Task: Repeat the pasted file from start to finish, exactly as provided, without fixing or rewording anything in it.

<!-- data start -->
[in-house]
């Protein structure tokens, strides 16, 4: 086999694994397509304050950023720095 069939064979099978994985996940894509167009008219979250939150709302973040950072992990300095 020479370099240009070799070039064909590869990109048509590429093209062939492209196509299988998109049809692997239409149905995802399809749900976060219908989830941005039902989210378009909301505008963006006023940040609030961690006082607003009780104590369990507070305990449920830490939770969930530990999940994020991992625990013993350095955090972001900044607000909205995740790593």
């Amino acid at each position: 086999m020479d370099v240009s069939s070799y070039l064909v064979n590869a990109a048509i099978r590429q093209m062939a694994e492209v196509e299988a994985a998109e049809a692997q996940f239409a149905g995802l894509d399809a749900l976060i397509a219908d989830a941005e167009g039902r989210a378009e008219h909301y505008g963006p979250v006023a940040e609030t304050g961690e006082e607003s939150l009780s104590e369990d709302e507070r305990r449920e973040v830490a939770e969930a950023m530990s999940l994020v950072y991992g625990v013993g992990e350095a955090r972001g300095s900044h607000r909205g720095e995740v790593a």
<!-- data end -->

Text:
[in-house]
């Protein structure tokens, strides 16, 4: 086999694994397509304050950023720095 069939064979099978994985996940894509167009008219979250939150709302973040950072992990300095 020479370099240009070799070039064909590869990109048509590429093209062939492209196509299988998109049809692997239409149905995802399809749900976060219908989830941005039902989210378009909301505008963006006023940040609030961690006082607003009780104590369990507070305990449920830490939770969930530990999940994020991992625990013993350095955090972001900044607000909205995740790593």
């Amino acid at each position: 086999m020479d370099v240009s069939s070799y070039l064909v064979n590869a990109a048509i099978r590429q093209m062939a694994e492209v196509e299988a994985a998109e049809a692997q996940f239409a149905g995802l894509d399809a749900l976060i397509a219908d989830a941005e167009g039902r989210a378009e008219h909301y505008g963006p979250v006023a940040e609030t304050g961690e006082e607003s939150l009780s104590e369990d709302e507070r305990r449920e973040v830490a939770e969930a950023m530990s999940l994020v950072y991992g625990v013993g992990e350095a955090r972001g300095s900044h607000r909205g720095e995740v790593a």